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Oral History Methods - HIS00108M

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  • Department: History
  • Module co-ordinator: Dr. Patrick Clibbens
  • Credit value: 10 credits
  • Credit level: M
  • Academic year of delivery: 2021-22
    • See module specification for other years: 2022-23

Module summary

The module provides students with an introduction to oral history concepts and methods. Students will learn about some of the different ways in which oral history research has been conducted, and about of the unique possibilities and challenges which it presents. The course will address both philosophical and practical concerns that arise from research that draws upon oral history. Students will learn how to plan, conduct, transcribe, and curate oral history interviews, and about the issues associated with ethics and data protection; they will also consider how different interviewing techniques might produce different kinds of data. They will learn how oral history is, and might be used within the context of both academic and public history.

Module will run

Occurrence Teaching period
A Spring Term 2021-22

Module aims

The module aims to:

  • introduce students to oral history methods
  • build understanding of the theory and historiography of oral history
  • show students how to plan, conduct, and describe interviews
  • develop familiarity with the ethical issues involved in oral history
  • facilitate students’ ability to use oral history methods in their own research

Module learning outcomes

At the end of this module students will be able to:

  • recognize the range of methodological issues that arise from oral history
  • understand the ways that different historians have used oral history methods
  • know best practice in organizing oral history research
  • accurately transcribe speech and interpret its significance
  • plan their own research using oral history methods

Module content

Teaching Programme:
Students will attend a 2-hour seminar, two 4-hour workshops and a mini-conference in the spring term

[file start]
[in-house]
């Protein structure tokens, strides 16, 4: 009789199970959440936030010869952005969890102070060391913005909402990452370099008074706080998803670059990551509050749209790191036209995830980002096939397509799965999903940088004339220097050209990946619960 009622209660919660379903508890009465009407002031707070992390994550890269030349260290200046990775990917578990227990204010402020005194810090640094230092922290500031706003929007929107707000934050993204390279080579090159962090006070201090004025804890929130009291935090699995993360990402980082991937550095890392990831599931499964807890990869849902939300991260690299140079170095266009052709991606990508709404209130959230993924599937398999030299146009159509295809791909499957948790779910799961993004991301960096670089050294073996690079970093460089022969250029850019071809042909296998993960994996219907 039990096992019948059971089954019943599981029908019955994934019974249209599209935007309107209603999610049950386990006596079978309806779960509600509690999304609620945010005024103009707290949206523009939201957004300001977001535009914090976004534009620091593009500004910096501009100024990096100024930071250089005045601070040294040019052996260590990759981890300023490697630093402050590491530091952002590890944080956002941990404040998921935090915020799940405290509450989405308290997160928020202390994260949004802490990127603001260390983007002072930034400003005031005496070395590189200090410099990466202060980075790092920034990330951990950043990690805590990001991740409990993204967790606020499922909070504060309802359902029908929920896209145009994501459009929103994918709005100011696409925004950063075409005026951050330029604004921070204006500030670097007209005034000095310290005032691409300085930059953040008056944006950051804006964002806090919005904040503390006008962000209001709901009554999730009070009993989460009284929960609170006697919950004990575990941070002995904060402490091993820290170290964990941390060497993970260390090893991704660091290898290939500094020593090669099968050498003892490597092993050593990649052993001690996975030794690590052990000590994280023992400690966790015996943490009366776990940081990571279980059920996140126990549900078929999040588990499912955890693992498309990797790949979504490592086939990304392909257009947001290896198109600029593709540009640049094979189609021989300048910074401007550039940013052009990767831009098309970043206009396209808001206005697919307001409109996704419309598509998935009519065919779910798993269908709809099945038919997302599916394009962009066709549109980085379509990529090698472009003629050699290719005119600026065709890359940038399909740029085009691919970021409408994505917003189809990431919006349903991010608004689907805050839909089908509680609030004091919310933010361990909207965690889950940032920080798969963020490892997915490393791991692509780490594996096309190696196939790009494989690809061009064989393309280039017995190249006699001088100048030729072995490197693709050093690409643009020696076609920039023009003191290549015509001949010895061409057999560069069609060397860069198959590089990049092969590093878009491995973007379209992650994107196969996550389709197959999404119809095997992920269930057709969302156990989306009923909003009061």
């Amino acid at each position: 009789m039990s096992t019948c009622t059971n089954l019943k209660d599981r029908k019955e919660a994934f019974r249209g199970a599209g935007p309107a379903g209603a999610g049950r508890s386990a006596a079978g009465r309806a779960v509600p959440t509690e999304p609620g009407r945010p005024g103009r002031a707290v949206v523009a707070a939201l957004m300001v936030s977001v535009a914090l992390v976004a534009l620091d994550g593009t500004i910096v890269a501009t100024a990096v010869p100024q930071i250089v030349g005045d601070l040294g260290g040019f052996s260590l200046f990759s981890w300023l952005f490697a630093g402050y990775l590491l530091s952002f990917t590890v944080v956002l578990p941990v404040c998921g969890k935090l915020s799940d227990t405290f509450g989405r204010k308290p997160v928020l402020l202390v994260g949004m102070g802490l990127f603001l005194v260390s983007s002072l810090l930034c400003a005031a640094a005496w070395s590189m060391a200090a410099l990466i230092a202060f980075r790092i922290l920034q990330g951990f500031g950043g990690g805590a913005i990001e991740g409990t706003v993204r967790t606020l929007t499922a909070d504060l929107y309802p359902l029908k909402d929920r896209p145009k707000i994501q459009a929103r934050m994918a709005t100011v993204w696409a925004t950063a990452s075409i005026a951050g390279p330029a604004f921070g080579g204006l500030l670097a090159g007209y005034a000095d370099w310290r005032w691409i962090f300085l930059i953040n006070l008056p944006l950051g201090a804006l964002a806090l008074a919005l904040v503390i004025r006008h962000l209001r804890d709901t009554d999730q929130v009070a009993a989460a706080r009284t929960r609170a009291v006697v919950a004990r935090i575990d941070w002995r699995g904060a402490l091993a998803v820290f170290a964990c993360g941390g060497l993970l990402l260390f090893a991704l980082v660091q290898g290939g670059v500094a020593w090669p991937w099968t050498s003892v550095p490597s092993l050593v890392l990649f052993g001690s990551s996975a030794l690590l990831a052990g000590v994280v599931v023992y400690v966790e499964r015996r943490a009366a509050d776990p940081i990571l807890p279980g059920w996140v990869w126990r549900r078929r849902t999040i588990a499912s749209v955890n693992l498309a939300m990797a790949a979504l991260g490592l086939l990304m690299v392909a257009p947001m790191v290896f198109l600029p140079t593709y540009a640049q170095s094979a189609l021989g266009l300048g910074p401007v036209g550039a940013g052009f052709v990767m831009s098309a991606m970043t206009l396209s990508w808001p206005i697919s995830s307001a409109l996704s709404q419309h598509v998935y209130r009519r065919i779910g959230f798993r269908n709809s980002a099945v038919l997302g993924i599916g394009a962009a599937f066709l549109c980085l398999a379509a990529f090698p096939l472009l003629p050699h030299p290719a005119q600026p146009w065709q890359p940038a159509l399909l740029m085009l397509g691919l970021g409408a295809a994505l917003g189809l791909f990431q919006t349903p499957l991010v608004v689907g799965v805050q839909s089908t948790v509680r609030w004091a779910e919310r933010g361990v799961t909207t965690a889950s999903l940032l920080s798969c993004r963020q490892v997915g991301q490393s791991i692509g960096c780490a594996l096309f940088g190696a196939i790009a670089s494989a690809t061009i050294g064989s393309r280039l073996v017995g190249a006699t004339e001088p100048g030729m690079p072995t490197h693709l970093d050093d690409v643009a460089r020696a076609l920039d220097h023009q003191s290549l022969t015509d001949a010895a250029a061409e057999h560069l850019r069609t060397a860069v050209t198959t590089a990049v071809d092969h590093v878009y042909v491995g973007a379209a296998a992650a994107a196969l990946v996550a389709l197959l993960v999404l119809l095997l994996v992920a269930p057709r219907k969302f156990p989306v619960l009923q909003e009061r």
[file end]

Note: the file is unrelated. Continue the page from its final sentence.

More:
The provisional programme is as follows:

Week 1: Briefing (1 hour)
Week 2: Context/theory seminar: Oral history and historical memory (2 hours)
Week 3: Practical workshop I: Creating and curating oral histories (4 hours)
Week 4: Practical workshop II: Using (and abusing) oral histories (4 hours)
Weeks 5-8: Independent project work
Week 8: Project Mini-Conference (3 hours)


Task Length % of module mark
University - project
Project portfolio
N/A 100

Special assessment rules


Additional assessment information

Students will submit a project portfolio in week 10 of the spring term for summative assessment, comprising of a short transcript and a 1000-word reflective essay.

Students will produce a short transcript of an oral history interview, to the format and standards required for publication. In a reflective essay, they will then explain how they selected, handled, and transcribed this testimony and evaluate how it was created and how it might be used by historians.

Prior to that in week 8, students will make a short presentation to the group at the mini-conference about their chosen project, the research they have undertaken, and their likely direction for the reflective essay.


Task Length % of module mark
University - project
Project portfolio
N/A 100

Module feedback

Following their formative assessment task, students will receive constructive verbal feedback from the module convenor and their peers during the mini-conference, which they can then take forward into the completion of their final project portfolio.

For their summative assessment task, students will receive written feedback within four working weeks of the submission deadline, after which the convenor will be available during student hours for follow-up guidance if necessary. For more information, see the Statement of Assessment for Taught Postgraduate Programmes.

Indicative reading

For term time reading, please refer to the module VLE site. Before the course starts, we encourage you to look at the following items of preliminary reading:

Thompson, Paul. The Voice of the Past: Oral History. Oxford: Oxford University Press, 2000.

Frisch, Michael. A Shared Authority: Essays on the Craft and Meaning of Oral and Public History. Albany: State University of New York Press, 1990.

Perks, Robert and Alistair Thomson (eds). The Oral History Reader. London: Routledge, 2006.

The information on this page is indicative of the module that is currently on offer. The University is constantly exploring ways to enhance and improve its degree programmes and therefore reserves the right to make variations to the content and method of delivery of modules, and to discontinue modules, if such action is reasonably considered to be necessary by the University. Where appropriate, the University will notify and consult with affected students in advance about any changes that are required in line with the University's policy on the Approval of Modifications to Existing Taught Programmes of Study.